Pattern-evoked electroretinography (PERG) was used to objectively measure RGC function 2 months following blast TBI or sham blast. Baseline measurements were obtained 1 week prior to blast exposure, and follow-up exams were performed 2 months following blast exposure. Anesthetized mice were positioned on a temperature-controlled platform with the eye of each mouse positioned 10 cm from the video monitor on which stimuli were displayed. All recordings were obtained from the eye facing the blast wave (i.e., the left eye). Recordings from the right eye were not reported as that eye was facing the padded portion of the holder, and interaction of the blast wave with this surface cannot be excluded. Pattern ERG responses were evoked using alternating, reversing, black and white vertical stimuli displayed on an LED monitor (Jorvec, Miami, FL, USA). A recording electrode was placed subcutaneously on the snout of the animal equidistant from each eye as previously described.36 A reference needle electrode was placed subcutaneously at the base of the head, and a ground electrode was placed subcutaneously at the base of the tail to complete the circuit. All animals were placed equivalently in a fixed position in front of the monitors to prevent recording variability due to variation in animal placement. Stimuli (18° radius visual angle subtended on full-field pattern, two reversals per second, 372 averaged signals with cutoff filter frequencies of 1 to 30 Hz, 98% contrast, 80 cd/m2 average monitor illumination intensity using luminance-matched pattern reversals to exclude outer retinal contributions) were delivered under mesopic conditions without dark adaptation. A diffuser placed over the pattern on the monitor also did not elicit a measurable evoked potential, further ensuring that the electrical responses were elicited from retinal ganglion cells (RGC). The PERG response was evaluated by measuring the amplitude (peak to trough) and implicit time of the waveform, as previously described.14,37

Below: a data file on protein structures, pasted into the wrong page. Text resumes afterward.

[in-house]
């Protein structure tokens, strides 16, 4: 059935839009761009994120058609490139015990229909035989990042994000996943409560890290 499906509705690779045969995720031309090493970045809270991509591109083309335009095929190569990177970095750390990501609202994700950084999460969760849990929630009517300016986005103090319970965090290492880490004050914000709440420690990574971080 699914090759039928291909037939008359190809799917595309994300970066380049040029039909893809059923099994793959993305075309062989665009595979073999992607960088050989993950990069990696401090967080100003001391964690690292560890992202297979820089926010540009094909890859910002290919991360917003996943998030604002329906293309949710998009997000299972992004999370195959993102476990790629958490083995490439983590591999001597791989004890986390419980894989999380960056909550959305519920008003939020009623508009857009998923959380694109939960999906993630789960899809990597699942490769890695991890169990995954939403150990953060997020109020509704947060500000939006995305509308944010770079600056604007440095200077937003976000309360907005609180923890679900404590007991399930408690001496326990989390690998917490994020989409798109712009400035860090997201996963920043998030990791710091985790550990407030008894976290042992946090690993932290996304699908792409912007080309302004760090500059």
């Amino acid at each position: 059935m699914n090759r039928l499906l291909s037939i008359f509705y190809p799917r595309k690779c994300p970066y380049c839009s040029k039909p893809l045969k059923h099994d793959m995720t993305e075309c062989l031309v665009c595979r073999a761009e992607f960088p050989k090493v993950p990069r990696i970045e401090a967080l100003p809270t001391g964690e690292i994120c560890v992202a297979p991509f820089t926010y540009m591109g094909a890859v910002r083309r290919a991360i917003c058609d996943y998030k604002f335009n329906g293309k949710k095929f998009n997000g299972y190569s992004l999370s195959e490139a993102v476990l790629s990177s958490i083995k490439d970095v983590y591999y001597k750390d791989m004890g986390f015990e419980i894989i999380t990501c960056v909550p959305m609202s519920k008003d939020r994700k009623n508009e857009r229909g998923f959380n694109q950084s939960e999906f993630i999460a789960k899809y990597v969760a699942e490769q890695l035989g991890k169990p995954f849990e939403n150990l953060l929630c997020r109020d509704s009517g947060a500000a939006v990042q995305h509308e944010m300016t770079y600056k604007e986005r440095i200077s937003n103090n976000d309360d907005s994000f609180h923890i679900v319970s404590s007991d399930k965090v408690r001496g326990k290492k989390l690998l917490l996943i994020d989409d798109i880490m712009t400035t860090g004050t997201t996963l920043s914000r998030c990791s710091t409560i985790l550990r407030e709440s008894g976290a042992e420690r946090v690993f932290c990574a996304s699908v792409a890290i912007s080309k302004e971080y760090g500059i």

Chromatic Pupil Light Reflex
The anterior afferent cPLR was tested using a small animal pupilometer (NeurOptics, Irvine, CA, USA). Mice were dark adapted for 30 minutes, and lightly anesthetized using a combination of ketamine (0.046 mg/g, IP) and xylazine (0.0046 mg/g, IP) in the dark. Mice were placed on a platform and given sequential light stimulations. The light stimulation in scotopic room lighting was a 1-second blue 465- to 470-nm light 0.00 log (1 lux), followed by 15 seconds off. Averages of three stimulation profiles are presented. Baseline measurements were obtained 1 week prior to blast exposure, with follow-up analysis occurring 2 months post blast exposure. 
Spectral-Domain Optical Coherence Tomography